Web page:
What is periostitis?
Periostitis corresponds to an inflammation of the periosteum, the fibrous membrane that envelopes and protects the bones. In the case of medial tibial periostitis, or shin splints, the most frequent type, this involves inflammation of the tibial periosteum. This ailment often occurs in people who are starting a new physical activity that particularly solicits the tibia, or in experienced athletes at the beginning of the season.
Where does it come from?
The damage is caused by repeated excessive tensions on the periosteum. Several external factors may favor the appearance of shin splints, including:
- An inadequate shoe;
- A biomechanical disorder of the foot (flat foot or cavoid foot);
- A rapid increase in the intensity of physical activity;
- A lack of flexibility or muscle weakness;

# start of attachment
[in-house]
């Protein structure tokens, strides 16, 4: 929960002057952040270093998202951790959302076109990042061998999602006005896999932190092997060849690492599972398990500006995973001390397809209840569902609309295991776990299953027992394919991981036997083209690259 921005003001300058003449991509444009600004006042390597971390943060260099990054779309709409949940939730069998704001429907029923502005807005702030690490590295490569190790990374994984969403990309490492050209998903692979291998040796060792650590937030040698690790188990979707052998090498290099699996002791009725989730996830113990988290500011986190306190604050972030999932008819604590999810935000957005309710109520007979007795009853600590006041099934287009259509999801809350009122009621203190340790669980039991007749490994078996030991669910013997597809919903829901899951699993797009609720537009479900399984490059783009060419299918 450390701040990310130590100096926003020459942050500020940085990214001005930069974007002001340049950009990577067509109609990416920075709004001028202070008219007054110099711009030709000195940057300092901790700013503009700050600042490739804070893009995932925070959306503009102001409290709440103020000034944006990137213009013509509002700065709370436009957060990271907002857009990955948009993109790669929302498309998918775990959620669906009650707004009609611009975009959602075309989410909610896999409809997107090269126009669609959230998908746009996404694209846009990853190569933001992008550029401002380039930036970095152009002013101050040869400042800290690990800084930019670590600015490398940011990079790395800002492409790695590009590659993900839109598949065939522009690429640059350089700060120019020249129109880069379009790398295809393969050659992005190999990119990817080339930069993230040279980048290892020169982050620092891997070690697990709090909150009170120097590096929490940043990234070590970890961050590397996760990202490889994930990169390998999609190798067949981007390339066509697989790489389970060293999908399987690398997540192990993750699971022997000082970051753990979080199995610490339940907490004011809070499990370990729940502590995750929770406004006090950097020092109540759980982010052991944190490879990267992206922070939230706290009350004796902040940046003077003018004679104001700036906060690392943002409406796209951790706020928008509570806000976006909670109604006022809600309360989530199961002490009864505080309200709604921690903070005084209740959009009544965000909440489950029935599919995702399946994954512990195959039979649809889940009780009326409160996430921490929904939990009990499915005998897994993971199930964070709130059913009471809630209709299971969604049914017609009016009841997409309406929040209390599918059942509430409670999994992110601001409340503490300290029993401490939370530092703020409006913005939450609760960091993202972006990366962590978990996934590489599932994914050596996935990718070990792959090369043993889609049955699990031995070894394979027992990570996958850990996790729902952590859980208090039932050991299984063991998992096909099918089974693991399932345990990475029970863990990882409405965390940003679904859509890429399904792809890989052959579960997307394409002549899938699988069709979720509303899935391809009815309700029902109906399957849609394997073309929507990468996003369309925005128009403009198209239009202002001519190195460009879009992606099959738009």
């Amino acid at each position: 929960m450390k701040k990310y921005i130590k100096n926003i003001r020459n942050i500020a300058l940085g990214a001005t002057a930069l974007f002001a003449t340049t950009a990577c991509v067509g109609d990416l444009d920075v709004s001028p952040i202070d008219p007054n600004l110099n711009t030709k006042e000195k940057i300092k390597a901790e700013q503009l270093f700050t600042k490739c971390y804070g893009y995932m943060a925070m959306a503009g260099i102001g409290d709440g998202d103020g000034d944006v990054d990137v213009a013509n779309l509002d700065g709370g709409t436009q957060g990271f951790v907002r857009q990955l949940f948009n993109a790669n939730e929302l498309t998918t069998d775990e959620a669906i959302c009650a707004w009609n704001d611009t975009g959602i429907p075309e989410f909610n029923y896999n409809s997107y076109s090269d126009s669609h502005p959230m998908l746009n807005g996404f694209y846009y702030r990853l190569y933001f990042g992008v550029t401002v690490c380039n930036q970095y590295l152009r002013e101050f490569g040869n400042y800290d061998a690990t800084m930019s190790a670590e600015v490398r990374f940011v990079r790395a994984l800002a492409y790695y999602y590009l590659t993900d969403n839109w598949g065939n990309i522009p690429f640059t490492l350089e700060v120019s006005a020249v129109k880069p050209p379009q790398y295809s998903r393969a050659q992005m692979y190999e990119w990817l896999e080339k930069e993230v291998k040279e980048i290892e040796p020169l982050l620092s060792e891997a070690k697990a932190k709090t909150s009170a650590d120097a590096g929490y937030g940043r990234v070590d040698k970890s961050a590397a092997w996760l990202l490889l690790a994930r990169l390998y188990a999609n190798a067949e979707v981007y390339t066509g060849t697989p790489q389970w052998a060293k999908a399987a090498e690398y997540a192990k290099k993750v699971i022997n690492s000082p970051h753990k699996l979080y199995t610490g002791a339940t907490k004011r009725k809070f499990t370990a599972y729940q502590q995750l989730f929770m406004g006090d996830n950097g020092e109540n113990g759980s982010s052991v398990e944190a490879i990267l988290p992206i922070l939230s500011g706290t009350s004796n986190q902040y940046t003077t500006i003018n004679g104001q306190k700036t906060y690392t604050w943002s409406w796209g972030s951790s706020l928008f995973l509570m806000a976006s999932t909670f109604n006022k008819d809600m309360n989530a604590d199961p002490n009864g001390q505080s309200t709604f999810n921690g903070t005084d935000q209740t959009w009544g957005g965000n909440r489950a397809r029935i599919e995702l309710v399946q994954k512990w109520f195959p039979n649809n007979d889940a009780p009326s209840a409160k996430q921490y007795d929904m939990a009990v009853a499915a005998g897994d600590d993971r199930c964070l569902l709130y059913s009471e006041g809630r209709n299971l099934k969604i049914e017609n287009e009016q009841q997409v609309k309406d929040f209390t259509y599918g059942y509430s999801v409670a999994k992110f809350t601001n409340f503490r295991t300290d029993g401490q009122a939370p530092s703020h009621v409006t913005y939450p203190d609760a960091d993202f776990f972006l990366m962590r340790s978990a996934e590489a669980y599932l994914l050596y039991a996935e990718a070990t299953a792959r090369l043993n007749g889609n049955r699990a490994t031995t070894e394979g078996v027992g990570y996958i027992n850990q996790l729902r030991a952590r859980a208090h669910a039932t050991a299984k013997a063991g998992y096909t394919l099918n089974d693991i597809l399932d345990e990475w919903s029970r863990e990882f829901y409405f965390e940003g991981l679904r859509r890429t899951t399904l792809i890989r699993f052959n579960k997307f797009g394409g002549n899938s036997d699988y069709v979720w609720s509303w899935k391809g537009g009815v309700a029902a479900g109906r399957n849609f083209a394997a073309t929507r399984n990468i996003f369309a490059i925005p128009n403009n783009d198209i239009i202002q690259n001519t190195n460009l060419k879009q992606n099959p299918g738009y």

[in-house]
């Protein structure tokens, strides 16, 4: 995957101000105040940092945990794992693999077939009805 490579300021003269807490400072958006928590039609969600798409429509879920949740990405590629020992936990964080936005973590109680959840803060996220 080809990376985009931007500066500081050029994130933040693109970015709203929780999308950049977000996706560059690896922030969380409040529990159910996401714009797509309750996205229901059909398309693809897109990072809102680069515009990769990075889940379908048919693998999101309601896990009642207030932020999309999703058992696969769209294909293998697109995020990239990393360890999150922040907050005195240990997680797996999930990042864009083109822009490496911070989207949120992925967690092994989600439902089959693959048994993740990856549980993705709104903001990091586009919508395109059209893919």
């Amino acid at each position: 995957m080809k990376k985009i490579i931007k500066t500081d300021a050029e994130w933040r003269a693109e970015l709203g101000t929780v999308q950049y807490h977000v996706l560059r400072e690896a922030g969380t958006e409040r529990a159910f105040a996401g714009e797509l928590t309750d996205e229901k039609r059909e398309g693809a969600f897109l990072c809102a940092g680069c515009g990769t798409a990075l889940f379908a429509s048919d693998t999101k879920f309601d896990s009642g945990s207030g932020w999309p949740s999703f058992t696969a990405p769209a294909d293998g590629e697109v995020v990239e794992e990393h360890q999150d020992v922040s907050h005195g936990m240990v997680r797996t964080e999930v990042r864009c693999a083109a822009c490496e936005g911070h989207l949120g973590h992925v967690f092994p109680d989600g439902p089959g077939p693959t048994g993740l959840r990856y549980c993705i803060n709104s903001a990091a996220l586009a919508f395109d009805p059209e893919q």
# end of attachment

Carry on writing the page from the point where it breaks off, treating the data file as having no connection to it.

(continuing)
- A change of running or playing surface.
How can it be recognized?
Shin splint symptoms are manifested as an unusual pain that may appear over several centimeters in the tibial region or the inner face of the leg, during or after physical activity. The discomfort, which can be likened to a burning sensation in the bone, frequently affects runners.
If physical activity continues despite the shin splints, the pain tends to intensify. It can be alleviated by rest and the application of ice to the inflamed area.
- Opt for a foot orthosis
A foot orthosis helps eliminate shin splint symptoms by correcting biomechanical foot disorders, if applicable. It also distributes the pressure under the foot, providing it with more support and stability, and its cushioning absorbs the shocks that could affect the tibial periosteum.
- Choose the right shoe
Many models of shoes are available, designed with specific characteristics to respond to the foot’s different biomechanical needs and the physical activity practiced. Whether the aim is flexibility, stability or shock absorption, it is important to consult an advisor to make the right choice for preventing shin splints.